Adequate Spending per Student
Click to Enlarge
Stop The Proposed New School Funding Formula Or Kiss Property Tax Relief Goodbye
We believe the proposed school funding formula is built on a series of false premises - more money must be spent per student in districts with lower median incomes, called “at-risk”, and in districts with a high percentage of immigrants.
Once lawmakers in Trenton buy into these spending principles, the property tax relief debate is over and taxpayers will have lost.
“Abbott districts have been spending at some of the highest levels in the State, and well beyond non-Abbott districts, with no discernable correlation to improved achievement.”
That quote comes from a Corzine administration brief before the New Jersey Supreme Court. The verdict on the thirty-year experiment is in. More spending didn't equal thorough and it certainly didn't equal efficient. It did equal sky high state income and property taxes. That’s the reality and yet, Governor Corzine is proposing to expand that same failed spending model, albeit under a new name.
When most people think of equal opportunity and adequate school spending they imagine equal spending per student in all districts, with some additional resources allocated for disabled children. That’s not what this new scheme proposes - it layers additional spending on top of additional spending based upon demographics.
The following is an overview of the four basic steps used to develop the proposed new school aid formula. For those in a hurry, check out the charts shown below taken from the New Jersey Department of Education
The Basic Steps
One, determine adequate per student spending to deliver a “thorough and efficient education”.
The state assigned “professional judgment panels” (PJP) using the “costing-out” method to determine the resources necessary to meet the state’s educational standards.
The panels established a base cost per student depending upon district type, K-8 or K-12, and by size of district enrollment – very small, small, moderate, large and very large.
The established base spending amounts reflect economies of scale and are considered adequate for the majority of the state's school districts.
Two, determine any additional spending requirements above adequate base spending and establish weight factors for increasing spending per student.
The panels identified three categories for additional spending – disabled students and two based on district demographics – income and percentage of immigrant population.
The panels developed a series of weight factors to be applied to the base amounts for each category.
Income –“At-Risk”: The panels decided students living in districts with lower per capita median incomes, relative to the state’s average, were “at-risk” and therefore, required additional resources. The panels determined spending per student should increase based upon the "at-risk" intensity of a district.
Spending over the base for “at-risk” districts will range from a low of 42 percent to a high 66 percent per student.
Immigrant Population – EEL: The panels decided English Language Learners (EEL) required additional spending and used the percentage of immigrants living in a district as a proxy for determining districts in need of this additional spending.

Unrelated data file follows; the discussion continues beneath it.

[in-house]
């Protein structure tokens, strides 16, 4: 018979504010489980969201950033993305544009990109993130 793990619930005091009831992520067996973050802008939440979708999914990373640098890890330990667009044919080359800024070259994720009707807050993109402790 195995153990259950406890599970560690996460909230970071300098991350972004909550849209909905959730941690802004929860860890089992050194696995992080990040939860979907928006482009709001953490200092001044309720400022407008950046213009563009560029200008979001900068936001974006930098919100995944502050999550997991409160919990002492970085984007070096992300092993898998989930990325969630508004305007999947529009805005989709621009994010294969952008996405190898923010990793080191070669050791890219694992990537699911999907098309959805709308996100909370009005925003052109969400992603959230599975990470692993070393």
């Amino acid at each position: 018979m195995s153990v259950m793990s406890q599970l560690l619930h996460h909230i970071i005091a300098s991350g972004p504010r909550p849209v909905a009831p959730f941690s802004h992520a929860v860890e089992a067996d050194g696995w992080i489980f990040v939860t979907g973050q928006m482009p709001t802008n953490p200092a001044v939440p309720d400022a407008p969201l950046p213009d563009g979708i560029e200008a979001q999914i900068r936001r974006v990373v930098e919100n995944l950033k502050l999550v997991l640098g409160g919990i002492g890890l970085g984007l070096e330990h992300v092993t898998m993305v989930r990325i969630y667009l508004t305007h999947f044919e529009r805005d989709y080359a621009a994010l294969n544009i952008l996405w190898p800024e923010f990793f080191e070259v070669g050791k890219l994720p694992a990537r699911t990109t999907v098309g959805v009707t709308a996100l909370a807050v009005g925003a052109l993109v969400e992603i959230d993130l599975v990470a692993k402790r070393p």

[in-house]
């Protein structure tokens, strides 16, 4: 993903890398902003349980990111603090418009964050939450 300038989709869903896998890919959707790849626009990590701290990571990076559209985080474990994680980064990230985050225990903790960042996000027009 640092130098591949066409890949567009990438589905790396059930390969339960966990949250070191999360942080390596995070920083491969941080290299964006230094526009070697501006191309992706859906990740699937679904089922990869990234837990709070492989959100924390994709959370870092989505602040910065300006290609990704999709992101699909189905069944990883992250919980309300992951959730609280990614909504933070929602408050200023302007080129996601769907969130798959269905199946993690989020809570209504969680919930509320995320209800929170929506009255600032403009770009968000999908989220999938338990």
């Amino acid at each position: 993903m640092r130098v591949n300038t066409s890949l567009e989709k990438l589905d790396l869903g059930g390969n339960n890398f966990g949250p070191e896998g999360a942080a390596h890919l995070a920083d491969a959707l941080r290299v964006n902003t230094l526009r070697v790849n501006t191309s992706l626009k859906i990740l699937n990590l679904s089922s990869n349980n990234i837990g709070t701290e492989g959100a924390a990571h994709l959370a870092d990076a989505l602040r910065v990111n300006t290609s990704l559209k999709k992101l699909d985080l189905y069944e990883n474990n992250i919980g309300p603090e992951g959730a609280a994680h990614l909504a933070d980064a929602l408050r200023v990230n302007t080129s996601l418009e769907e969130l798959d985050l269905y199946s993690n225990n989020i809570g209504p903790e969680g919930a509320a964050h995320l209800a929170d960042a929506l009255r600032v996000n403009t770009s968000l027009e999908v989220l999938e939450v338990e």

Spending over the base for EEL districts will range from a low of 38 percent to a high of 85 percent. This amount would be on top of any “at-risk” factor applied.
Special Education: The panels established levels of special education needs and a series of weight factors for each – speech, moderate, severe, preschool disabled and extended school year.
Spending over base for special education will range from a low of 55 percent to a high of 725 percent.
Three, establish adequate spending per student for each district using the appropriate weight factors and calculate adequate total spending for each district
The state determines each district’s eligibility for increasing base spending for each factor – “at-risk”, ELL and special ed. The product of each weight factor is then added to the appropriate base to arrive at adequate spending per student for each school district.
District enrollment is multiplied by the adequate spending per student amount to determine a district’s adequate spending total.
Four, calculate state aid. State aid is based upon the extent each district can afford to fund the adequate per student spending established by the state for that district. The formula for calculating ability to pay is based on a district’s relative per capita property wealth and income, as measured against the state’s medians.
The state then calculates the total spending each district can afford and subtracts that amount from the total spending deemed adequate for the district. The difference between the two totals equals the amount of state aid the distinct should receive under the formula.
Charts below from the New Jersey Department of Education’s website – Planning for a New School Funding Formula. Click on each chart to enlarge.
Former Chairman of the New Jersey Democratic Party Embraces I&R
Not surprisingly, Tom Byrne, former Chairman of the New Jersey Democratic Party, is now pushing the idea - Modified I&R Could Work - on the Star-Ledger’s NJ Voices opinion forum.